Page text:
Castelo Branco Embroidery is a very exquisite piece of hand made work containing tens of thousands, of individual meticulous stitches in pieces of art. In the town of Castelo Branco, a pretty place where the streets are lined with orange trees and its citizens are watched over by the protective walls of an ancient castle, a group of women sit in silence at their work benches. The only sound which breaks this sleepy tranquillity is the constant, hollow piercing of tautened canvas by the embroidery needles held expertly in the women’s hands as they strive to protect another valuable aspect of their heritage. From across the square, a church bells peel a fairytale melody.
This is the Oficina Escola Bordados de Castelo Branco, a place designed to ensure the survival of a local heritage craft dedicated to the creation of intrinsically beautiful works of embroidered art. The origins of the embroidery school and training centre lie in the 16th and 17th century when the handicraft was practiced by almost every woman in the locale. However, in 1969, the last remaining factory dedicated to the art closed its doors. As one of the women explained, “We had two options when we left school, to work the land or to do this…”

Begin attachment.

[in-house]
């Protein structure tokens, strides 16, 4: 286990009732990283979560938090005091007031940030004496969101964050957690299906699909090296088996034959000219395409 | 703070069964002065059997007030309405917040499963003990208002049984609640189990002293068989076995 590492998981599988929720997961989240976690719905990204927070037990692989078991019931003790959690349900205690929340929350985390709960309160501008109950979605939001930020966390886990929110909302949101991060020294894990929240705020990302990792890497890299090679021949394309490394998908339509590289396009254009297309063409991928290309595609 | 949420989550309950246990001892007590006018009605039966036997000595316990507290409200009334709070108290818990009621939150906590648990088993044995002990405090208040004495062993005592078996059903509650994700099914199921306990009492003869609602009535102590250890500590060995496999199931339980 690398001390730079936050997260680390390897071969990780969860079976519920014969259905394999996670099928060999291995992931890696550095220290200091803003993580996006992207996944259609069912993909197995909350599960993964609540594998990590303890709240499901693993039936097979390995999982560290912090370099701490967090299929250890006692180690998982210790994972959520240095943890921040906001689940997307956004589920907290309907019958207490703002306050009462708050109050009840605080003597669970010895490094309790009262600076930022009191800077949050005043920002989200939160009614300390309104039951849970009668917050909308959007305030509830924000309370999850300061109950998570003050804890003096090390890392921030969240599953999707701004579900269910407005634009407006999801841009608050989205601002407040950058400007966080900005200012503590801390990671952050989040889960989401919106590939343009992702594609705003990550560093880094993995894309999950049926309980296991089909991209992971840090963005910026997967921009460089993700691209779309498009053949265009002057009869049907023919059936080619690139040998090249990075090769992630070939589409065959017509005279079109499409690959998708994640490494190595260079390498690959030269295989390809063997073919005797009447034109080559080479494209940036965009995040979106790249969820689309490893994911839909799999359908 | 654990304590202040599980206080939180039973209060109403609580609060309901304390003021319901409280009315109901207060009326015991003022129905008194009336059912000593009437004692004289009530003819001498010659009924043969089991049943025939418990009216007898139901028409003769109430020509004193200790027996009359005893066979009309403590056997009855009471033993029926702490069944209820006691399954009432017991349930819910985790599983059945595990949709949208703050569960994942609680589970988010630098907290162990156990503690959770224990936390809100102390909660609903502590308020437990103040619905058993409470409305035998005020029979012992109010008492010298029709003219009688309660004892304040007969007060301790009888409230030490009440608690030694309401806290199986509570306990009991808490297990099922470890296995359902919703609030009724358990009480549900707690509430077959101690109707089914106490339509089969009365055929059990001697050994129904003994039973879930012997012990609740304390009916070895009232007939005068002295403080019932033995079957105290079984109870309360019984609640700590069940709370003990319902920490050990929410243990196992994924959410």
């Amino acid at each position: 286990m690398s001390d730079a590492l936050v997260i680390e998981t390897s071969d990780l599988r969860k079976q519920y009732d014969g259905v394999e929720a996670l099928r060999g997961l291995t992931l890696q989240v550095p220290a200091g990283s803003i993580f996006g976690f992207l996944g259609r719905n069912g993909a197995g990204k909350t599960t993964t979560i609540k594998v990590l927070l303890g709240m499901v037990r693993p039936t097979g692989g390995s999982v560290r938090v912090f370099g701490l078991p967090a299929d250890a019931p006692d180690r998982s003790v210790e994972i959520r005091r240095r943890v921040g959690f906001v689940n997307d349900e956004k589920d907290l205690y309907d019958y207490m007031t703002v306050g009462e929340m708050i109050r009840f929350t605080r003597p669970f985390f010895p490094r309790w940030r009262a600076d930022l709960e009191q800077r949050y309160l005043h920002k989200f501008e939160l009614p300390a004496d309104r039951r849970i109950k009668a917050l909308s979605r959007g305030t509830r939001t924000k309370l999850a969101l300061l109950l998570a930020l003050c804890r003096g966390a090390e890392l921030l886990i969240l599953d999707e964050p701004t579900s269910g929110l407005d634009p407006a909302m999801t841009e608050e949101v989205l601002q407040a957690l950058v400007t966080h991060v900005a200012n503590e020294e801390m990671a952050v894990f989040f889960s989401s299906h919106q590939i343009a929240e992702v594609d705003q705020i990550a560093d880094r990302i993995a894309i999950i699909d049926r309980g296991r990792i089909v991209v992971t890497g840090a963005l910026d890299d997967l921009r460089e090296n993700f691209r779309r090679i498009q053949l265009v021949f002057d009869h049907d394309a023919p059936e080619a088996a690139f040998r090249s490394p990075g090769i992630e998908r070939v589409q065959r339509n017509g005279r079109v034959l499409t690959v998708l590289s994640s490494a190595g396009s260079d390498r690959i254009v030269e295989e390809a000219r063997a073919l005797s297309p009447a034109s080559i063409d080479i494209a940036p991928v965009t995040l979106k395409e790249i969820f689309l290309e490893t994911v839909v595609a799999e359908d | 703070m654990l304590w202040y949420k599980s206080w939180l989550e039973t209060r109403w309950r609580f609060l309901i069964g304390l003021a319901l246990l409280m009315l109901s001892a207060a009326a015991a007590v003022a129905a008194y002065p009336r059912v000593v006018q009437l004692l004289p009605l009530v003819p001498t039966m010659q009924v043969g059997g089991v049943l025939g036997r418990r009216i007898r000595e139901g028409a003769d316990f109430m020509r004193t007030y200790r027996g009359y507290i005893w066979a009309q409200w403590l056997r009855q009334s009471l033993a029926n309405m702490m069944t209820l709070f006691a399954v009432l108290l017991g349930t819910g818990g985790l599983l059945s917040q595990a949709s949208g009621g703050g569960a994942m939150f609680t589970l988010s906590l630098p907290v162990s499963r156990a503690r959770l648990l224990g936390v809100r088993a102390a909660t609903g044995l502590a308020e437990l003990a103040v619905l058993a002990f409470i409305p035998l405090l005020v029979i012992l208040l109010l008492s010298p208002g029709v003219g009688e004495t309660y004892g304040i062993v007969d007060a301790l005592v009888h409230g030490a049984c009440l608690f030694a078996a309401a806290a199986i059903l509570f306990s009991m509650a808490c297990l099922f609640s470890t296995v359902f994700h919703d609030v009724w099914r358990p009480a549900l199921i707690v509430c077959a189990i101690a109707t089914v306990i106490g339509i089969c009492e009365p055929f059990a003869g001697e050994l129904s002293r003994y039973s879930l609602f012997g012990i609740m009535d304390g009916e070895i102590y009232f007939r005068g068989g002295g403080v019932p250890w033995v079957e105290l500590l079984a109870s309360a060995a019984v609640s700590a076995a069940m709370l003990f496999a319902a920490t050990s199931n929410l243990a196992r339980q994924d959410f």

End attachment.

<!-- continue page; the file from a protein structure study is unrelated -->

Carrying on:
Castelo Branco Embroidery
The ladies in unison all agree that yes, it is very important to preserve the tradition and the teach the next generation of artisans and enhance the local economy and community. Every exquisite piece of finished work contains thousands, if not tens of thousands, of individual meticulous stitches in pieces of art whose designs are woven into the history of the region. The project at the Oficina Escola Bordados de Castelo Branco was initiated back in 2001 and has gone from strength to strength, with the finished works of art created by these dedicated and highly-skilled ladies adorning the catwalks, high-street fashion stores and the homes of the discerning art lover throughout the world.
This Castelo Branco Embroidery post is a part of a series of 9 posts I wrote based on my journey to Beira Baixa in March 2016. Please find the links o the other articles bellow:
This Castelo Branco Embroidery post was written by my inspiring friend Brendan Harding as part of my ongoing collaboration with the Centro de Portugal Tourism Board. All opinions are my own. Photo credits to my inspiring friend Emanuele Siracusa.